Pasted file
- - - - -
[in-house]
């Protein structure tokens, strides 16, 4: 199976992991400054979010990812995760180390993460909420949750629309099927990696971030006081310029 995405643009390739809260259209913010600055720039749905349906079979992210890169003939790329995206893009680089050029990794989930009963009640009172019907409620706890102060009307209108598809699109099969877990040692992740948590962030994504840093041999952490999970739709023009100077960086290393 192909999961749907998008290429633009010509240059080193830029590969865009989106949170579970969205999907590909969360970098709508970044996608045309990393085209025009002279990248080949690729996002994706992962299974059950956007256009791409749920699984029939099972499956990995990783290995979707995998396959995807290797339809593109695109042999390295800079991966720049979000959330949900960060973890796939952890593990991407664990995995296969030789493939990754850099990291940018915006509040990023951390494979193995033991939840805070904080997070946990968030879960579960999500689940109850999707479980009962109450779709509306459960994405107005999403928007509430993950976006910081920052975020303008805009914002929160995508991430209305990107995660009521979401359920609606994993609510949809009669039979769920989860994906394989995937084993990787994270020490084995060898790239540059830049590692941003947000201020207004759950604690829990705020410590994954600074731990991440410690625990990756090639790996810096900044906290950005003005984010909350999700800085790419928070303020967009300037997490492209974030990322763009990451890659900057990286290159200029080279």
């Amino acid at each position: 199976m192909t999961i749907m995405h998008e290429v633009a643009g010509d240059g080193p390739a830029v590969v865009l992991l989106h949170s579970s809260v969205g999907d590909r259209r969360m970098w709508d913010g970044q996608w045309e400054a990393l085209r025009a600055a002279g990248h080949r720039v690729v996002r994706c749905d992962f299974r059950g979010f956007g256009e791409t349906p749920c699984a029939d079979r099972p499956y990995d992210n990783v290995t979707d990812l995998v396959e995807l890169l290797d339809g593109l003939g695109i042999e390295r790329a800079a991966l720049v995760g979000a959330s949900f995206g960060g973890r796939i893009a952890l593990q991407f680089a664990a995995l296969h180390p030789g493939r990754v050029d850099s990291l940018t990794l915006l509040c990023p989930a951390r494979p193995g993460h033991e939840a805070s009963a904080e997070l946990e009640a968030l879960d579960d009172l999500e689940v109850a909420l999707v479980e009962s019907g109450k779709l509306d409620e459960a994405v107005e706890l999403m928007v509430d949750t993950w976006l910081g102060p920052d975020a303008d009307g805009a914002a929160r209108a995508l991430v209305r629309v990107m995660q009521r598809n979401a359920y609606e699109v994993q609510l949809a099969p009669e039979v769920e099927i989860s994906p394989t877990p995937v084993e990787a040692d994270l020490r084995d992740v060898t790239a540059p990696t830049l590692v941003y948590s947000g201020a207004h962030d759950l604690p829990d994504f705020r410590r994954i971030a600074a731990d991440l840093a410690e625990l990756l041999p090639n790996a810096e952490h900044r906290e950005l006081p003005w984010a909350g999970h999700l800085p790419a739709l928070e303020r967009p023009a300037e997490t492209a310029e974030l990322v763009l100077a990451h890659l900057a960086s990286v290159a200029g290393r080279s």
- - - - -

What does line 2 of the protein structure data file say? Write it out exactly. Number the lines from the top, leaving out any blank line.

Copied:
């Protein structure tokens, strides 16, 4: 199976992991400054979010990812995760180390993460909420949750629309099927990696971030006081310029 995405643009390739809260259209913010600055720039749905349906079979992210890169003939790329995206893009680089050029990794989930009963009640009172019907409620706890102060009307209108598809699109099969877990040692992740948590962030994504840093041999952490999970739709023009100077960086290393 192909999961749907998008290429633009010509240059080193830029590969865009989106949170579970969205999907590909969360970098709508970044996608045309990393085209025009002279990248080949690729996002994706992962299974059950956007256009791409749920699984029939099972499956990995990783290995979707995998396959995807290797339809593109695109042999390295800079991966720049979000959330949900960060973890796939952890593990991407664990995995296969030789493939990754850099990291940018915006509040990023951390494979193995033991939840805070904080997070946990968030879960579960999500689940109850999707479980009962109450779709509306459960994405107005999403928007509430993950976006910081920052975020303008805009914002929160995508991430209305990107995660009521979401359920609606994993609510949809009669039979769920989860994906394989995937084993990787994270020490084995060898790239540059830049590692941003947000201020207004759950604690829990705020410590994954600074731990991440410690625990990756090639790996810096900044906290950005003005984010909350999700800085790419928070303020967009300037997490492209974030990322763009990451890659900057990286290159200029080279």